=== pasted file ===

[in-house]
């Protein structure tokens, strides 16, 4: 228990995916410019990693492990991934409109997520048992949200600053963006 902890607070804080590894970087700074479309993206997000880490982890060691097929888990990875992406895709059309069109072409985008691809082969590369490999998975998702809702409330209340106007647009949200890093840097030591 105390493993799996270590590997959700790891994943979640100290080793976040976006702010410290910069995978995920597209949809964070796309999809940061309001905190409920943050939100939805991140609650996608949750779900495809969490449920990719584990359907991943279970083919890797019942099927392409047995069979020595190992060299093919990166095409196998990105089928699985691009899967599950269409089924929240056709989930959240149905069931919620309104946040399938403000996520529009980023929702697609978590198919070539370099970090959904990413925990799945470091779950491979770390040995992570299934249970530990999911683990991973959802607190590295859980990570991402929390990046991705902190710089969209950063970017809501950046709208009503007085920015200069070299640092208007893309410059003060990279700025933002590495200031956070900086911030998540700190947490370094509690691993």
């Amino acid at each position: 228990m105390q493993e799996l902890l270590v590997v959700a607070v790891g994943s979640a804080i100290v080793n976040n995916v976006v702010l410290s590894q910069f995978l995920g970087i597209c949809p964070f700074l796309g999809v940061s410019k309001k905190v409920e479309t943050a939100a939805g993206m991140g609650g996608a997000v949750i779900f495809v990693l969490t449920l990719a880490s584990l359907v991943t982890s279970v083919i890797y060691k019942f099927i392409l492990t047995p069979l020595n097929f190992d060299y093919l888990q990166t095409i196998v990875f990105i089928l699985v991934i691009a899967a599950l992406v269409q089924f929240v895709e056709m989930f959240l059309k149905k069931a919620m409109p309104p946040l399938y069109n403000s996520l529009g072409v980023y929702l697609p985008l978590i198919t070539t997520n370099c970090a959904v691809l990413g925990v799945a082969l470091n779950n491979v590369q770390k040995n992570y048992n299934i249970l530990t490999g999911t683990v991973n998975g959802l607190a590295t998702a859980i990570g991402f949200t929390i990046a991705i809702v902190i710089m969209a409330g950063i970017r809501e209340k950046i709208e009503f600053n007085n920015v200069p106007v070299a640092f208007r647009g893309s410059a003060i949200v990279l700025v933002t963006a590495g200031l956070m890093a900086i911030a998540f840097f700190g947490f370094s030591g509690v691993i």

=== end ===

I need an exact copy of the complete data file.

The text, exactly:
[in-house]
């Protein structure tokens, strides 16, 4: 228990995916410019990693492990991934409109997520048992949200600053963006 902890607070804080590894970087700074479309993206997000880490982890060691097929888990990875992406895709059309069109072409985008691809082969590369490999998975998702809702409330209340106007647009949200890093840097030591 105390493993799996270590590997959700790891994943979640100290080793976040976006702010410290910069995978995920597209949809964070796309999809940061309001905190409920943050939100939805991140609650996608949750779900495809969490449920990719584990359907991943279970083919890797019942099927392409047995069979020595190992060299093919990166095409196998990105089928699985691009899967599950269409089924929240056709989930959240149905069931919620309104946040399938403000996520529009980023929702697609978590198919070539370099970090959904990413925990799945470091779950491979770390040995992570299934249970530990999911683990991973959802607190590295859980990570991402929390990046991705902190710089969209950063970017809501950046709208009503007085920015200069070299640092208007893309410059003060990279700025933002590495200031956070900086911030998540700190947490370094509690691993």
């Amino acid at each position: 228990m105390q493993e799996l902890l270590v590997v959700a607070v790891g994943s979640a804080i100290v080793n976040n995916v976006v702010l410290s590894q910069f995978l995920g970087i597209c949809p964070f700074l796309g999809v940061s410019k309001k905190v409920e479309t943050a939100a939805g993206m991140g609650g996608a997000v949750i779900f495809v990693l969490t449920l990719a880490s584990l359907v991943t982890s279970v083919i890797y060691k019942f099927i392409l492990t047995p069979l020595n097929f190992d060299y093919l888990q990166t095409i196998v990875f990105i089928l699985v991934i691009a899967a599950l992406v269409q089924f929240v895709e056709m989930f959240l059309k149905k069931a919620m409109p309104p946040l399938y069109n403000s996520l529009g072409v980023y929702l697609p985008l978590i198919t070539t997520n370099c970090a959904v691809l990413g925990v799945a082969l470091n779950n491979v590369q770390k040995n992570y048992n299934i249970l530990t490999g999911t683990v991973n998975g959802l607190a590295t998702a859980i990570g991402f949200t929390i990046a991705i809702v902190i710089m969209a409330g950063i970017r809501e209340k950046i709208e009503f600053n007085n920015v200069p106007v070299a640092f208007r647009g893309s410059a003060i949200v990279l700025v933002t963006a590495g200031l956070m890093a900086i911030a998540f840097f700190g947490f370094s030591g509690v691993i």